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Editor's choiceGorbachev: “We have to renounce the politics of force”

Gorbachev: “We have to renounce the politics of force”

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Mikhail Gorbachev made a plea for dialogue and renounced the use of force during a visit to the European Parliament.

The former president of the Soviet Union was at the Parliament in 2008 for the Energy Globe Award where he picked up a lifetime achievement award. To mark the passing on 30 August of the last leader of the Soviet Union, who was praised by many for his role in bringing the Cold War to a peaceful end, we are republishing an interview from his visit. He talked about how countries should work together in the era of globalisation and his concerns about the environment.

You initiated momentous changes in the Soviet Union and did much to end the Cold War. What lessons can we draw from that experience when seeking a so called “world perestroika” to end the hot war against nature?

In the mid-80s the leaders of the big states realised that there is an urgent need to do something. Then God made the ways of Gorbachev, Reagan, Bush, Thatcher, Mitterrand and others – and they were wise enough to overcome clichés and prejudices regarding each other and start talking about the nuclear threat. Now the world and our times are different, there is globalisation, countries are more interdependent and countries like Brazil, China and India have come onto the stage.

The most important lesson we can take is that a dialogue has to be developed. Confidence has to be built. We have to renounce the politics of force, they bring nothing good. We have to understand that we all are in the same boat, we all have to paddle, if not, some are paddling, some are pouring water in, others might even be making a hole in it. Nobody will win in this manner in this world.

Look at the US in Iraq, everybody was opposed, even their allies, but they did not listen and what happened? They do not know how to get out of it now. Now we understand that… we are all linked to the US and if it falls apart it would be a real collapse. We have to help them to get out of there. That means that cooperation is needed, a new world order is necessary and global mechanisms to manage it.

After the Cold War everybody was talking of the new world order, even the Pope joined us and said a new world order is necessary, more stable, more fair, more human.

However, when the USSR fell apart – because of internal reasons first of all – the US could not resist the temptation to use the confusion. Political elites changed, those who brought the world out of the Cold War left the stage, the new ones wanted to write their history.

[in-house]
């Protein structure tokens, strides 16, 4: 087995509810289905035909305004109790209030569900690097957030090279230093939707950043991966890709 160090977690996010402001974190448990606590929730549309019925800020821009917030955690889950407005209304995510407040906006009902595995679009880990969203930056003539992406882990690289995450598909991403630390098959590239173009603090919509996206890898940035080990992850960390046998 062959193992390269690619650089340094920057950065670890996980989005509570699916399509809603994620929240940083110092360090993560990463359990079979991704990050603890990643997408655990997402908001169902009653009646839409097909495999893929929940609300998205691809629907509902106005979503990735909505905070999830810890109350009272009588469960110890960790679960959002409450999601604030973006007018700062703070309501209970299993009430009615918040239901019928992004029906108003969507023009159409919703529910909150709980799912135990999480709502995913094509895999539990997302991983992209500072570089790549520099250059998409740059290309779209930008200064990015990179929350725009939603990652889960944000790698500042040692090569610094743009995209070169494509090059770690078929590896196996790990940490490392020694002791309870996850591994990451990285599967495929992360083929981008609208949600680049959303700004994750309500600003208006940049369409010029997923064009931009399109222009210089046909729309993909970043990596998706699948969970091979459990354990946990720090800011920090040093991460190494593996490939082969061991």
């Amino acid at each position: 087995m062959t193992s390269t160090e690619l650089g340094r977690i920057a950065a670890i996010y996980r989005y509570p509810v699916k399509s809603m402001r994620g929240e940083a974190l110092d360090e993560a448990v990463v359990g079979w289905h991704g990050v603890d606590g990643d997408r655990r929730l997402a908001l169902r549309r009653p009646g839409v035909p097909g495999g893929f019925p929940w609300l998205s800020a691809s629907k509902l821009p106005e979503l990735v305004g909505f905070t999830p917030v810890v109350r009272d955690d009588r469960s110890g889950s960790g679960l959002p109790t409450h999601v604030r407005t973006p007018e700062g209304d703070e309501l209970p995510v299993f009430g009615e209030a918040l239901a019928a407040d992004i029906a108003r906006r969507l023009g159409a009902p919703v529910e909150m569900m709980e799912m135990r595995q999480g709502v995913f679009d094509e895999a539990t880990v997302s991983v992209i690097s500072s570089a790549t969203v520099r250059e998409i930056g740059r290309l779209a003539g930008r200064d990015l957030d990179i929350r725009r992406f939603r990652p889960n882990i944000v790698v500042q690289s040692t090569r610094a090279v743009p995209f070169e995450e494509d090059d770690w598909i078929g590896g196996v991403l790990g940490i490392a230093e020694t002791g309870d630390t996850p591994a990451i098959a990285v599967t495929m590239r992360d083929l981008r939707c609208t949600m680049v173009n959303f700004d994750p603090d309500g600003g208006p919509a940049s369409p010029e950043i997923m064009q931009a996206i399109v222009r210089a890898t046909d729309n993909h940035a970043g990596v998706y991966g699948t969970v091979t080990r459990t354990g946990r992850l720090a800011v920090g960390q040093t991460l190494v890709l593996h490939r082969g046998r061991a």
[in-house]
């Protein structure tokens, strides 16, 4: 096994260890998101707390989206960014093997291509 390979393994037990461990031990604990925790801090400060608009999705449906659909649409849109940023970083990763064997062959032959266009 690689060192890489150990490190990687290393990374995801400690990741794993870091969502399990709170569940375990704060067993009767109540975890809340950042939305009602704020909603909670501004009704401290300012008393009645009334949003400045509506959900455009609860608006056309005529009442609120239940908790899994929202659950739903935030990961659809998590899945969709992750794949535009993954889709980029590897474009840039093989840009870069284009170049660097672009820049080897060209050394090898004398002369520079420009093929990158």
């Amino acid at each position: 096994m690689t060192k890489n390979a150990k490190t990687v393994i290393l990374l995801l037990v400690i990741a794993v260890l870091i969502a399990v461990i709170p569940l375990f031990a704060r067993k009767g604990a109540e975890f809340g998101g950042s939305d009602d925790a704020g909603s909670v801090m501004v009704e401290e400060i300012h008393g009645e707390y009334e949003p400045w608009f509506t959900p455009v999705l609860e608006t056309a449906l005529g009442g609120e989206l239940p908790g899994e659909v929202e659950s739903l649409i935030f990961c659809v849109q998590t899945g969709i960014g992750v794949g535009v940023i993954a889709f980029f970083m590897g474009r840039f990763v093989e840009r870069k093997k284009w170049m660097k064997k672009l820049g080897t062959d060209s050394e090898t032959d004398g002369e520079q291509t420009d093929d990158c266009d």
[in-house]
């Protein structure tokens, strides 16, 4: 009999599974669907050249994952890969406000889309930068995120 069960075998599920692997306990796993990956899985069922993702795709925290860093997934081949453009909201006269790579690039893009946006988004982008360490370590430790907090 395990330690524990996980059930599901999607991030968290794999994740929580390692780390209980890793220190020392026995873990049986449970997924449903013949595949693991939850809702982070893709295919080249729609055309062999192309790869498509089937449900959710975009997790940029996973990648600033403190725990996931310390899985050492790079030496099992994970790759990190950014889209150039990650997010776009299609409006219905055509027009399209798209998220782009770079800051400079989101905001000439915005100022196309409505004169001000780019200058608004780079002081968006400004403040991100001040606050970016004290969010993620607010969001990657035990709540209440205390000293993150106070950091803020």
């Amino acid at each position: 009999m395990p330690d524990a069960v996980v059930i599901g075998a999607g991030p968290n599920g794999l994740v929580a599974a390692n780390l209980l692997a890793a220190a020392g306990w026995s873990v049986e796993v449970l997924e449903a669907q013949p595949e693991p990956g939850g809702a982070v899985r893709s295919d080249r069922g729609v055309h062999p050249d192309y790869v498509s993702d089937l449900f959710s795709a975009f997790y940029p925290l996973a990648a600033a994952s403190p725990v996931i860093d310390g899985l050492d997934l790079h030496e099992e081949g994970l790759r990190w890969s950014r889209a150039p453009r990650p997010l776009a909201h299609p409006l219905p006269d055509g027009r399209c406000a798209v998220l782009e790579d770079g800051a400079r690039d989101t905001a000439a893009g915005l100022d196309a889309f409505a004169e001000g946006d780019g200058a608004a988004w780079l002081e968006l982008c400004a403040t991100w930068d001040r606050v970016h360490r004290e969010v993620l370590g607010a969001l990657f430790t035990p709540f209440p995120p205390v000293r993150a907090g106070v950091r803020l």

These errors of vision, poor decisions and missteps made the world ungovernable. We live in a world of chaos. New ways of life and new political mechanisms can emerge from the chaos, but the chaos can also lead to disruption, resistance and armed conflict.

Can we really call environmental degradation mankind’s no. 1 problem when so many people are living under the poverty line?

The major problems are poverty, air and water quality, unsanitary conditions, low agricultural productivity, but all of them are about ecology. It is nonsense to say that ecology is a luxury – it is the major priority of our times. The second priority is the fight against poverty because two billion are living on $1-2 a day. The third one is global security, including the nuclear threat and weapons of mass destruction. These are three urgent priorities, but I put ecology in the first place, because it directly touches all of us.

“Towards a New Civilization”
is the motto of the Gorbachev Foundation. What does that New Civilisation look like? Where can the world get the huge resources needed for these fundamental changes?

It is not always about money. If international issues are handled in a disorderly way, you need more money. It is about trust, co-operation, dialogue, mutual help and mutual exchange. Why is Europe growing economically – because of the existence of the EU. This is the path of new opportunities and the EU is a good example.

Of course, not everything is perfect. In my view the EU is already overcharged as a system. It has to have wisdom and know when to stop, absorb, move forward, not just hurry and make hasty headlong jumps.

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